Professor Gordon Boyce is a recognised authority on institutional and organisational performance in an international context, with specific reference to systems that support organisational decision-making, negotiating, and inter-firm learning. His research addresses a series of inter-related themes surrounding information theory and the economics of information.
Professor Ted Wright holds the Belle Wiese Chair of Legal Ethics at the University of Newcastle. He has undertaken research on behalf of the Law Council of Australia, the Attorney-General's departments of the Commonwealth, NSW, Queensland and Victoria, the Legal Aid Commission of NSW, the Queensland Criminal Justice Commission (now the Crime and Misconduct Commission), Queensland Legal Services Commissioner, Motor Accidents Authority of NSW, County Court of Victoria, and NRMA Insurance (now IAG).
Professor Alison Dean has two major areas of research interest. The first is service marketing and management, which includes customer loyalty, consumer participation in service delivery, co-created value, and service quality. Her second area of research interest is pedagogy in business courses, with special emphasis on graduate attributes, and assessment.
Internationally-renowned organisational behaviour expert, Associate Professor Rebecca Mitchell is helping to form a new generation of interprofessional healthcare teams.
Dr Paul Docherty’s research interests lie in empirical finance and capital markets, focusing primarily on asset pricing. He collaborates extensively with academics from the University of Melbourne and is also undergoing research collaboration with an industry partner, Platypus Asset Management.
Tourism and cultural studies
Dr Patricia Johnson’s research is interdisciplinary and lies within the areas of tourism studies and cultural studies. She maintains an active and interdisciplinary research focus which draws from English literature, cultural studies, sociology, geography, anthropology, gender studies and tourism studies to engage concepts such as the emerging area of cosmopolitanism, liminality, the tourist gaze and cultural capital.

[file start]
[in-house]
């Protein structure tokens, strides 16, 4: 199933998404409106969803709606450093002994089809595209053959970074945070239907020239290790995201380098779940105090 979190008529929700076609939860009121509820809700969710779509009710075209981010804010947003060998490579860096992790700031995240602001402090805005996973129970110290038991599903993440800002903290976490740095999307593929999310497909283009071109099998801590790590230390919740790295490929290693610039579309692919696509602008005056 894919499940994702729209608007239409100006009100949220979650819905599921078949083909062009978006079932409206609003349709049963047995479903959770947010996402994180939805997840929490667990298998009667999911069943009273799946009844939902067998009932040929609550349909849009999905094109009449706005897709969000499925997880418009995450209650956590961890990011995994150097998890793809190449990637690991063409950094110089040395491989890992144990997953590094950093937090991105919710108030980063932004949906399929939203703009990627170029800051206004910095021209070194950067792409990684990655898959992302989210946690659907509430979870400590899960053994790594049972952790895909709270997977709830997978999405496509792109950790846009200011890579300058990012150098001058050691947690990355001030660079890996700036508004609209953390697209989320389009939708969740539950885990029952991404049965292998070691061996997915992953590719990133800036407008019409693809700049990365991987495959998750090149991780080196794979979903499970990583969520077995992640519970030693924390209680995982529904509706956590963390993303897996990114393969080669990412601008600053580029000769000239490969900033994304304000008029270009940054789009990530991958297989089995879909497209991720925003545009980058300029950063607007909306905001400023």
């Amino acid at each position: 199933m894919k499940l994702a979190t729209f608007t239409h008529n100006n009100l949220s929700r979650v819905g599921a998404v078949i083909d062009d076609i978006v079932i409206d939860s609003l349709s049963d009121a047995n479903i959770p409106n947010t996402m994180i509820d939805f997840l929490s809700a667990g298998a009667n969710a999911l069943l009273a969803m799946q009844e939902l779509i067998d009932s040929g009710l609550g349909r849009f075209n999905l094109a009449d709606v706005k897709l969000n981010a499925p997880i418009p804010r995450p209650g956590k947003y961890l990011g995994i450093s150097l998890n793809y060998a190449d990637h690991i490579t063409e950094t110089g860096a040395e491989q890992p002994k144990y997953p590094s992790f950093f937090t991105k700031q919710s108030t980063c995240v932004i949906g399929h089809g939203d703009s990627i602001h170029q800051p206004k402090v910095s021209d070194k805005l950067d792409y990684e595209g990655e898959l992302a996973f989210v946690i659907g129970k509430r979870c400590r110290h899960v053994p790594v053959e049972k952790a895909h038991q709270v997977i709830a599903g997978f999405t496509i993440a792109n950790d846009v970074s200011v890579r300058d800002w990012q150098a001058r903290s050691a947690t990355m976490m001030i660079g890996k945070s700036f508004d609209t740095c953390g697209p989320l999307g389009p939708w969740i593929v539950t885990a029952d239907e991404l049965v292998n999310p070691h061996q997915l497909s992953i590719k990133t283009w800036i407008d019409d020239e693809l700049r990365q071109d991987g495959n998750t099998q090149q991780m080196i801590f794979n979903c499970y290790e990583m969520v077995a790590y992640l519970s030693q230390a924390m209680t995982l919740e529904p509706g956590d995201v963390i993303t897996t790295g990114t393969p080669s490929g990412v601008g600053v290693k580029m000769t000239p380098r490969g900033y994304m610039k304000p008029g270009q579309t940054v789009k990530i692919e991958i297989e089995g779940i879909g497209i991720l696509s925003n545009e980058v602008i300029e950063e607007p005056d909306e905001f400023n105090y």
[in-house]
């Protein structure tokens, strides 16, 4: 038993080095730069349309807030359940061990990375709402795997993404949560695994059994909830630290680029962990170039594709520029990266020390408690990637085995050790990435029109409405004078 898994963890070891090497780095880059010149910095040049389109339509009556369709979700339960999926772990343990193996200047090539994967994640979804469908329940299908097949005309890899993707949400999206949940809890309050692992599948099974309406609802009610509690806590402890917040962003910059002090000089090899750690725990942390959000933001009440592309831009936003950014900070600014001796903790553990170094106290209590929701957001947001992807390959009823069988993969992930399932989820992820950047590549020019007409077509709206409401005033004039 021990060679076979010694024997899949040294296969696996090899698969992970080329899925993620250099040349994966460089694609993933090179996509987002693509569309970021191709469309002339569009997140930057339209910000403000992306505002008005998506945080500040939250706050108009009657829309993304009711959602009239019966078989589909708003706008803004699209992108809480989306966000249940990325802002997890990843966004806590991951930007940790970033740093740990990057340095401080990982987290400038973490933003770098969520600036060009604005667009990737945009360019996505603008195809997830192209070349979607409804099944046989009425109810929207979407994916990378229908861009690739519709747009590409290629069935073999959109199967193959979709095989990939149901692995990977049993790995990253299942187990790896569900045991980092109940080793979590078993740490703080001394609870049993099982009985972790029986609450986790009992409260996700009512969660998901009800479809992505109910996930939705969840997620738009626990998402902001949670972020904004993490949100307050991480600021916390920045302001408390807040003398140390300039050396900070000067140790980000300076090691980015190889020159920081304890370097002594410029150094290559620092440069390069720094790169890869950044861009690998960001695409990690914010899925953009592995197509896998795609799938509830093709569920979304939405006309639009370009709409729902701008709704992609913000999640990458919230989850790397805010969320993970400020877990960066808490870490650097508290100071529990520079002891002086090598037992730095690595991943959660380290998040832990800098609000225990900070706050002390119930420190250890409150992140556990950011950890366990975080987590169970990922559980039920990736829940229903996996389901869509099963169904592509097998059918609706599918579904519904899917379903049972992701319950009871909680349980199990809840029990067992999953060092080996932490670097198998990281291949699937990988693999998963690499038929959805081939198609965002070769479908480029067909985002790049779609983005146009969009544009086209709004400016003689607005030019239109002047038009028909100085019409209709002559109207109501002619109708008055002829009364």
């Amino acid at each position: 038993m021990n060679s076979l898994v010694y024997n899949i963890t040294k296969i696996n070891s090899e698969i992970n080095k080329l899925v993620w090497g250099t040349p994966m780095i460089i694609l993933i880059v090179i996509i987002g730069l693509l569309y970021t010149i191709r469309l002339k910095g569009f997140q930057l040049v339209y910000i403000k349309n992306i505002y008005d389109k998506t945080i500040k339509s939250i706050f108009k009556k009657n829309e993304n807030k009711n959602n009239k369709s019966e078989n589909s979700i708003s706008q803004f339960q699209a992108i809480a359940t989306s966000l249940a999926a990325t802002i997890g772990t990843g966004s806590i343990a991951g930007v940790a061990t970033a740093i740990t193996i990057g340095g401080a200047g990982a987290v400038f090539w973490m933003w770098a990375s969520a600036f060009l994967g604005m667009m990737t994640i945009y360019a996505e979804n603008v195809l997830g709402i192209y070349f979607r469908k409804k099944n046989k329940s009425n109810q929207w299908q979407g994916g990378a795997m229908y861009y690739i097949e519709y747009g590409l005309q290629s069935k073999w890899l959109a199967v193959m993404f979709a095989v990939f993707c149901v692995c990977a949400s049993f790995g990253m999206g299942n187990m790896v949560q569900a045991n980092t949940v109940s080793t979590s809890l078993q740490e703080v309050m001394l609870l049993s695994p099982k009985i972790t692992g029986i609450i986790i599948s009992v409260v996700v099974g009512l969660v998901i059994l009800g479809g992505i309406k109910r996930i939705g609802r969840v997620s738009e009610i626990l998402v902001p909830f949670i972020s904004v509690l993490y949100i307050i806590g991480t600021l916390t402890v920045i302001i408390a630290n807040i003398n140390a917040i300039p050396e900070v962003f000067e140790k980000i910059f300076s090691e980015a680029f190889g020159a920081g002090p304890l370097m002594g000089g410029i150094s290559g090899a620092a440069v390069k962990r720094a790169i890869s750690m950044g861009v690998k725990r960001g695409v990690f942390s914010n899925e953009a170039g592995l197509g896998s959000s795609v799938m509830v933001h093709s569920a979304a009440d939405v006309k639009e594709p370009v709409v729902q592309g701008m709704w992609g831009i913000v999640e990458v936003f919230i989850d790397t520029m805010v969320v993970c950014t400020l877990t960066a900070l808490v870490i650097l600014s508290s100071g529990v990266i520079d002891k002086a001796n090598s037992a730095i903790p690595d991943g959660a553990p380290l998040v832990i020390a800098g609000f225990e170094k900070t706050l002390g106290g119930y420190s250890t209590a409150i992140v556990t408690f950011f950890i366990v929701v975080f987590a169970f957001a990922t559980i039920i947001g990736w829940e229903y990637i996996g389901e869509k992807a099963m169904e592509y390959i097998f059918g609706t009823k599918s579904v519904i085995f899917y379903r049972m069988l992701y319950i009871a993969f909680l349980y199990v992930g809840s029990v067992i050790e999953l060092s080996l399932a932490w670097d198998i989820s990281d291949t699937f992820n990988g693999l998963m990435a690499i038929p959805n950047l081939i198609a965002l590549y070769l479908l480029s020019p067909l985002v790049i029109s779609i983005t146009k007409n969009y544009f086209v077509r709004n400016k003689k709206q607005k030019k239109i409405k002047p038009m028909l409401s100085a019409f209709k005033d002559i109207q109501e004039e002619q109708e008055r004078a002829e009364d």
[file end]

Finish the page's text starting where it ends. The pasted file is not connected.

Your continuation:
Our leaders in indigenous research
Professor John Maynard's journey began with a desire to piece together a family history and has now seen him become one of the world's most prolific and respected voices on Indigenous history.
Indigenous Enterprise and Entrepreneurship
Professor Dennis Foley researches and teaches across numerous academic fields related to Indigenous Australians, directing his main research focus towards the discipline of Indigenous enterprise and entrepreneurship. He is a member of the Darug Tribal Aboriginal Corporation and Director of both the Mandurah Hunter Indigenous Business Chamber and the NSW Indigenous Chamber of Commerce.
Associate Professor Victoria Haskins is intrigued by domestic service practices and policies and their impact on race relations. A Co-Director of PURAI, the Global Indigenous and Diaspora Research Studies Centre, she was awarded an Australian Research Council Future Fellowship in 2009 to conduct a transnational study of state intervention and Indigenous domestic service in Australia and the United States.
Dr Mark Lock was awarded the largest Discovery Indigenous grant by the Australian Research Council for research into Indigenous health in 2013. A descendant from the Waanguybuwan tribe in NSW, Dr Lock will conduct research into Indigenous health policy in order to improve national policy processes.
Indigenous Reproductive Health
Dr Kym Rae's research is aimed at reducing premature and low birth weight deliveries in Aboriginal communities. She is the program coordinator for both the Scientific research and ArtsHealth Gomeroi gaaynggal program, designed to improve the health outcomes of expectant Aboriginal mothers. Dr Rae is committed to developing research in partnership with Aboriginal people and providing ongoing capacity building opportunities for Aboriginal researchers.